Think the only thing scarier than birthing a baby is the idea of getting back in shape afterwards? You’re not alone. Those first few workouts back are going to “almost be harder than when you were pregnant,” says Sara Haley, prenatal and postnatal exercise specialist (and mother of two).
“I call it the ‘fourth trimester’ for a specific reason, because it is like you’re pregnant — you still have to treat yourself that way — which is super frustrating because you’re not,” says Haley, who’s DVD Expecting More: The 4th Trimester Workout came out in April 2015. Here’s what you need to know about easing your body back into a fitness routine.
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Post-Pregnancy Weeks 1 – 6: Recover
We’ve all heard stories about women who hop back on the spin bike within two weeks of giving birth. You don’t need to be that woman. “My first pregnancy, I was totally that person…I did go back harder than I should have and felt like my internal recovery was harder as a result,” Haley recalls.
“Don’t forget about those kegels. Bladder control during Zumba is not underrated.”
How fast you bounce back will depend on a variety of factors. “For a cesarean, we tell them no real exercise until six weeks out. You can walk around but no vigorous exercise,” says Dr. Joanne Stone, MD, director of Maternal Fetal Medicine at Mount Sinai Health System. “For a vaginal delivery, I tell people do what your body tells you. Everybody is a little different.”
Depending on how fit you were before and during your pregnancy, some women can start being active again within a few days or weeks (as long as your doc gives you the OK). “I think for most people, after vaginal delivery, usually you want to give yourself around two weeks to recover enough from delivery,” Stern says.
Approved to Exercise? Start Gentle
You’ll either be psyched or horrified when your doctor tells you it’s OK to start exercising again. But don’t worry; it’s normal to go slow. “Once you’re approved, that doesn’t mean go back to what you were doing [pre-pregnancy],” Haley says. “To me, that’s light cardio, low impact workouts and focusing on your core work.” (And don’t forget about those kegels. Bladder control during Zumba is not underrated.) Just don’t forget to listen to your body. “Do you feel like halfway through spin [you’re] going to vomit? Then you need to scale back,” Stern says.
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Your abs have been through a lot over the last nine months, too, so try this move to gradually start getting your core back in gear.
The Heel Slide
How to: Lie flat on your back, arms by your sides (a). Keep your left leg fully extended, and bend your right leg, heel planted on the floor near your left knee (b). Slide your heel along the floor, until your right leg is straight, contracting your abs as your leg is moving (c). Repeat 10 times, then switch sides.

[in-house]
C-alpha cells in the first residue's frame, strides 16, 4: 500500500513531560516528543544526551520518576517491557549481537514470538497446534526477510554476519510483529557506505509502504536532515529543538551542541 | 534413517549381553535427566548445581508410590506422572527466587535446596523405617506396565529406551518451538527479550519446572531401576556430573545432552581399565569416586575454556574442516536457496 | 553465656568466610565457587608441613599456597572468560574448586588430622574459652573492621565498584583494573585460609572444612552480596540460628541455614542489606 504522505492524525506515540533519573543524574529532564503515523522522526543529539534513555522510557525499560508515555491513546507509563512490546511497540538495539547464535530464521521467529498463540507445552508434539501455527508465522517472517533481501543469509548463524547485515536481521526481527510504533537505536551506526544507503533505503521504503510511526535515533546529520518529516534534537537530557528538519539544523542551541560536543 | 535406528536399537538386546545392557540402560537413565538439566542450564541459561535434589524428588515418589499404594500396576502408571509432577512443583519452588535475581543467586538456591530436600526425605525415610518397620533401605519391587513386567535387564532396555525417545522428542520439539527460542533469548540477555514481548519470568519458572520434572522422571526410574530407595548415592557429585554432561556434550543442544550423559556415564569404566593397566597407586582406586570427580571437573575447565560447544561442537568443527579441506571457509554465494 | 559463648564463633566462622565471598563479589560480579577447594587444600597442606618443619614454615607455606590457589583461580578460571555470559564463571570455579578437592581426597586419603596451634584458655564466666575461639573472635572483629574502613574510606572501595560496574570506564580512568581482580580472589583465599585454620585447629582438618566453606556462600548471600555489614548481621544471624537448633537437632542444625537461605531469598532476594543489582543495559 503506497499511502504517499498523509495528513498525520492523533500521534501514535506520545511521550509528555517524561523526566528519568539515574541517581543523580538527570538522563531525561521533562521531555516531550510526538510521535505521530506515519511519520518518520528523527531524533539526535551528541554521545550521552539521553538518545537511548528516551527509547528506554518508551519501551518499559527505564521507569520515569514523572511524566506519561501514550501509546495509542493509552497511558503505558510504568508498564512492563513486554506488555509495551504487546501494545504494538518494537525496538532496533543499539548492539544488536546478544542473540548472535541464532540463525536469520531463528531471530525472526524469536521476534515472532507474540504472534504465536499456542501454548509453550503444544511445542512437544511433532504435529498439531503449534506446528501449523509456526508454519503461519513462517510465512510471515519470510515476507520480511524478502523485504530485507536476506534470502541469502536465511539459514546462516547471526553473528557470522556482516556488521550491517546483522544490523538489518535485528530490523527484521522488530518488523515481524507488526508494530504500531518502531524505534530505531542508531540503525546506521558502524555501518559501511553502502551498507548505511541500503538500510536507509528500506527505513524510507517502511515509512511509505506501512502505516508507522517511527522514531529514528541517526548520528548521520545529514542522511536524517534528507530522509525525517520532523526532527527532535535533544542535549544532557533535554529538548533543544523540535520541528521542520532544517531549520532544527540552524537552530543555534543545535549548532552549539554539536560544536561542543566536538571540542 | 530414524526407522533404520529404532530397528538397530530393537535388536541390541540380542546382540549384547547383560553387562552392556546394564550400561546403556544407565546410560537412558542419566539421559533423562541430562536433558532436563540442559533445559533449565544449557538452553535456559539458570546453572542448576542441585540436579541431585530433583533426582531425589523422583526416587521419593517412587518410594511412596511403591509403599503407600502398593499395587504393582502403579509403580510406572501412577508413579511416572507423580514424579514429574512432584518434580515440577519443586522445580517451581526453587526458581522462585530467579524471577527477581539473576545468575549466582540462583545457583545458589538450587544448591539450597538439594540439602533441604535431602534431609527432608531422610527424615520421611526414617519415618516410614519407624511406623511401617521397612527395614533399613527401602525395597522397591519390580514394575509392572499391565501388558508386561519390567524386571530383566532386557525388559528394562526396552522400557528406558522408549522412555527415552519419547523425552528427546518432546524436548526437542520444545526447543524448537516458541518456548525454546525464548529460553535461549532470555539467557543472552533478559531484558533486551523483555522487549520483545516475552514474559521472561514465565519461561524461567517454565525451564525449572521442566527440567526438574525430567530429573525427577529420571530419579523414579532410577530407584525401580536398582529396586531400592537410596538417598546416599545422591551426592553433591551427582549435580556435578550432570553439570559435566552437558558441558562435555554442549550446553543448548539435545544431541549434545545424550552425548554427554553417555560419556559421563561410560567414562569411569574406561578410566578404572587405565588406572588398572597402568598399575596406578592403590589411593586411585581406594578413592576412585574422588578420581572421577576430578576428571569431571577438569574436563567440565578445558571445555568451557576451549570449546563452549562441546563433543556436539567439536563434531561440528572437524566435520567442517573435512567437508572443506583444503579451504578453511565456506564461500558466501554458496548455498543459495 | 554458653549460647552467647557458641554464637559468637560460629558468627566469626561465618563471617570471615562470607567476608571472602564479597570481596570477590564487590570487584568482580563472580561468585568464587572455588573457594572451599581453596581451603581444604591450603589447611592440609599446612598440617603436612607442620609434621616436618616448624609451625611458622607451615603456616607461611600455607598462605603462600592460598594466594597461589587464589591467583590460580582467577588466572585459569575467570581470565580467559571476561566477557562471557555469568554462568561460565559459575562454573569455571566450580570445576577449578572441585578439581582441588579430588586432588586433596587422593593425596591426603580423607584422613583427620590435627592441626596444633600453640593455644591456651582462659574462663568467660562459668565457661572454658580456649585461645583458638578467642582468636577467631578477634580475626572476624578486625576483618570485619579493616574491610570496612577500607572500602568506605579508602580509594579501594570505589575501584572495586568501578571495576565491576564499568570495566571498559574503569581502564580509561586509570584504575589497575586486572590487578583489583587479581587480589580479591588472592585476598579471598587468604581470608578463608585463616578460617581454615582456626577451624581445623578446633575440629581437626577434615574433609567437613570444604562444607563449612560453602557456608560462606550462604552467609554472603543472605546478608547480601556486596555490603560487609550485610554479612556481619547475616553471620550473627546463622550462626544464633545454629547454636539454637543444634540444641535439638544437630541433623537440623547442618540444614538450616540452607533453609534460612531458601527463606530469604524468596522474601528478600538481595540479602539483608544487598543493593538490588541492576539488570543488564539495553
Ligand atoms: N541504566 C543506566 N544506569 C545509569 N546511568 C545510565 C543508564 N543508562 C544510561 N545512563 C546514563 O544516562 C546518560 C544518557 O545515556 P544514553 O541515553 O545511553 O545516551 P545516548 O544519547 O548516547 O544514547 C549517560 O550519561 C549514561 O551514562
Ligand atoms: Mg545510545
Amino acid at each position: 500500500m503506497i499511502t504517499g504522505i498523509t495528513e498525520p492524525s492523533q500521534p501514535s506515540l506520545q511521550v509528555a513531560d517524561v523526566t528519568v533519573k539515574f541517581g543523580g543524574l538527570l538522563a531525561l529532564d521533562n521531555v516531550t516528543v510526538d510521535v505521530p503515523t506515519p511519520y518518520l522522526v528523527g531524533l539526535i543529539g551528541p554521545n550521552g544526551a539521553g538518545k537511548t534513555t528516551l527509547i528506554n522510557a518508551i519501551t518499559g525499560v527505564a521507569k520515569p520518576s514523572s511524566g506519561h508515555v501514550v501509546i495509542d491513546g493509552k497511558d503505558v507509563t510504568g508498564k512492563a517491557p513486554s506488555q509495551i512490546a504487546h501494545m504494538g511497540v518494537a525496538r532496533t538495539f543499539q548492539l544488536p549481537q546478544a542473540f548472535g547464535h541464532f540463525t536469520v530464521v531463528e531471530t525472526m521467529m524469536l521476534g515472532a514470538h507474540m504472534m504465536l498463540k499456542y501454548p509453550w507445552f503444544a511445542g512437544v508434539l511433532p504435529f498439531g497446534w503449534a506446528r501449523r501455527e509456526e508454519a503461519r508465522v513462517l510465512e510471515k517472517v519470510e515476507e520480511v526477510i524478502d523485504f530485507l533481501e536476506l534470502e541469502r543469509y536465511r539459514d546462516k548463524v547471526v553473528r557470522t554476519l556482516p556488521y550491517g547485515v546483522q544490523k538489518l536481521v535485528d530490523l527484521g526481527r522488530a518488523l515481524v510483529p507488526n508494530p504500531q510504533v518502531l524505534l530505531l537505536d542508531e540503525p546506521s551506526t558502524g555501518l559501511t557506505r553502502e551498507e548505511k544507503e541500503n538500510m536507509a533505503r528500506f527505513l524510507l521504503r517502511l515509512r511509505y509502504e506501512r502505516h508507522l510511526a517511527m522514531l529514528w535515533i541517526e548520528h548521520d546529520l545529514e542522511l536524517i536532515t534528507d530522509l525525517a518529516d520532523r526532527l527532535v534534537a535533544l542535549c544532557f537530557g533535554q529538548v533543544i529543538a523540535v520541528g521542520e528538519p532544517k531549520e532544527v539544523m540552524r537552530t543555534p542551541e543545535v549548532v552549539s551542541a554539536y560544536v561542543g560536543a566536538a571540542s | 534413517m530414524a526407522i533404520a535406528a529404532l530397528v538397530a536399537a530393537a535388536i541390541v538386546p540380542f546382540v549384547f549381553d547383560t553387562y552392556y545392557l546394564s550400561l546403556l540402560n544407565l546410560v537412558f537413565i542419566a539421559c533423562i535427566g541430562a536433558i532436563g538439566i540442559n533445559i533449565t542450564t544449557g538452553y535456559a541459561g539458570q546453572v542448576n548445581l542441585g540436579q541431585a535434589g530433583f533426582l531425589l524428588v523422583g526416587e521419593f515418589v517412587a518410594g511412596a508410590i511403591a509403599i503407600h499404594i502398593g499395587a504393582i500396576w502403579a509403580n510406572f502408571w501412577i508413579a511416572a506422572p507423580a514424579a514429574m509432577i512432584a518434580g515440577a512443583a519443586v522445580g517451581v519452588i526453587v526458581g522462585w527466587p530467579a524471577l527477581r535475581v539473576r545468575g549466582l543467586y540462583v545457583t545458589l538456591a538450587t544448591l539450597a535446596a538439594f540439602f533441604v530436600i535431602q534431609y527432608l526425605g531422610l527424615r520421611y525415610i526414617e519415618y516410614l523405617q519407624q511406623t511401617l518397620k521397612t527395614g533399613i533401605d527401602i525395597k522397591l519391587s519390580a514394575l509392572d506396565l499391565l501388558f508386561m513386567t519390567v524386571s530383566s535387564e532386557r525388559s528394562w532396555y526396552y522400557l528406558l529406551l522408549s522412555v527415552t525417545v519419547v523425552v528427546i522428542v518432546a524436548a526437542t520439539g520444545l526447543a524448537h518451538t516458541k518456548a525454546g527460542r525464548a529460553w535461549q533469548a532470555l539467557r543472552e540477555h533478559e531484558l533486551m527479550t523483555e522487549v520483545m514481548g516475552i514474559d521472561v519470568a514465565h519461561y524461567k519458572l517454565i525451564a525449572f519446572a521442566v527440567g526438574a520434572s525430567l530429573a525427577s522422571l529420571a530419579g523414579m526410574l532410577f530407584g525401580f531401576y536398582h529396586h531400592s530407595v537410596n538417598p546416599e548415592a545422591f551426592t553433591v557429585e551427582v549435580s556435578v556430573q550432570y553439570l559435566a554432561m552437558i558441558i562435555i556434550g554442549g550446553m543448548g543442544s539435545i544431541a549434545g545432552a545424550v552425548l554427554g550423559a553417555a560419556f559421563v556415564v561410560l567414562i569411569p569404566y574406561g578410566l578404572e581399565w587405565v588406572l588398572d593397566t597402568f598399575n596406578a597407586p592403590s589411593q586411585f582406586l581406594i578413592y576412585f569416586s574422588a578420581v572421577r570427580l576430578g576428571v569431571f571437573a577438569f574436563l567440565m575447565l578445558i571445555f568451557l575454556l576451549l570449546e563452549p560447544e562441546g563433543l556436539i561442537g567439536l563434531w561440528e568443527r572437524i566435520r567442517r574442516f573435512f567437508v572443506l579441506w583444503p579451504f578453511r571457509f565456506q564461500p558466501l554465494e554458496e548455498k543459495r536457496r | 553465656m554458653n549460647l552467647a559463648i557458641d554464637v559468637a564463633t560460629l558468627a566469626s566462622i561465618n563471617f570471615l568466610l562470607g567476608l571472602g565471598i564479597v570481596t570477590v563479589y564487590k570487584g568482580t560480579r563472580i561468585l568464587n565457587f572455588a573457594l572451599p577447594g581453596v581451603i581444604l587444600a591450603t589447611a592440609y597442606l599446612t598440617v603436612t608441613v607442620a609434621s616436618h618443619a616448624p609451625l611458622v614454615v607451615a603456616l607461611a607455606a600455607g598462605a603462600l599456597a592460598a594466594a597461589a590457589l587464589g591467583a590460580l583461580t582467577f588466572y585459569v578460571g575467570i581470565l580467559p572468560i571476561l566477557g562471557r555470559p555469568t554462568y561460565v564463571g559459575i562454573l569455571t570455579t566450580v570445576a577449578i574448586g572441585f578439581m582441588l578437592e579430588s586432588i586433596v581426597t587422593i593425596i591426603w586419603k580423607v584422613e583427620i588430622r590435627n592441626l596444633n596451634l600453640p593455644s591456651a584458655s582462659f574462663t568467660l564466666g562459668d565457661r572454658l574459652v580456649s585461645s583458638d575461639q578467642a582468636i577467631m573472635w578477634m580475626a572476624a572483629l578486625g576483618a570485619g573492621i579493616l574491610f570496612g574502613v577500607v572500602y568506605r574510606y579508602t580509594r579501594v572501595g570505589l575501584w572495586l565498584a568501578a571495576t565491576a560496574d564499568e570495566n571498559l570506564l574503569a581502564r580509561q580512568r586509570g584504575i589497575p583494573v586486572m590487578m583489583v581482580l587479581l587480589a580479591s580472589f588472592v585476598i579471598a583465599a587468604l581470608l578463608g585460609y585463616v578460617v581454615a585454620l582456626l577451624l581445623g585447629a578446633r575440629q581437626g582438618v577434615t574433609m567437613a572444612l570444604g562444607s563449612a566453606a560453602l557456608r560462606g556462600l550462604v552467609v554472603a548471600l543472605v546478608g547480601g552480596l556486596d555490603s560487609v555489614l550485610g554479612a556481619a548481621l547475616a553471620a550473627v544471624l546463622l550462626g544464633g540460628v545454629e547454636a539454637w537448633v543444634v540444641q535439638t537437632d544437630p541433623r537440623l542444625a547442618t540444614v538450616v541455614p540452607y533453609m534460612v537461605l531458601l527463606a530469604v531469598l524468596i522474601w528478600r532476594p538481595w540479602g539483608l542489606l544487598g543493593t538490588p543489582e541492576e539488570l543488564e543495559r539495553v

Don’t shy away from cardio, either — that’s what will help you start shedding extra pregnancy pounds (or as Haley likes to call it, baby cushioning). Walking lunges, squats and or stationary jumping jacks are a great way to start. Do them Tabata-style (20 seconds on, followed by 10 seconds of rest), for an extra challenge. “It’s great for mom because you think, 20 seconds, I can totally handle that,” Haley says.
Feeling Good? Amp It Up
You’re at the point where you’re feeling strong (and you’re starting to get the swing of this whole ‘taking care of a baby’ thing). Now might be the time to push your workouts to the next level — as long as you’re being kind to your body. “You have to make sure you have the energy and you’re getting some degree of rest so you can function and exercise. And you have to stay well-hydrated,” says Dr. Stern.
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Start building up your cardio and endurance — and add this core move into the mix. “I still do this and it’s challenging and I’m 14 months out,” Haley says.
The Resistance Fight
How to: Lie on your back, with your knees bent to 90 degrees, feet planted on the ground (a). Bring your right leg up to tabletop position, keeping your knee bent and foot flexed (b). Place your left hand on your right thigh, and engage your core as you attempt to bring your thigh in towards your body, while creating resistance with your hand (c). Switch sides and repeat. Eventually, use two hands to create even more resistance.
As you slowly gain back strength, remember, post-baby workouts are extra challenging for a reason. “I think it’s great to work out with the baby in front of you because it’s like I want to be strong for this child and also, I have to keep in mind this is what I just created and that’s why this is so hard,” Haley says.
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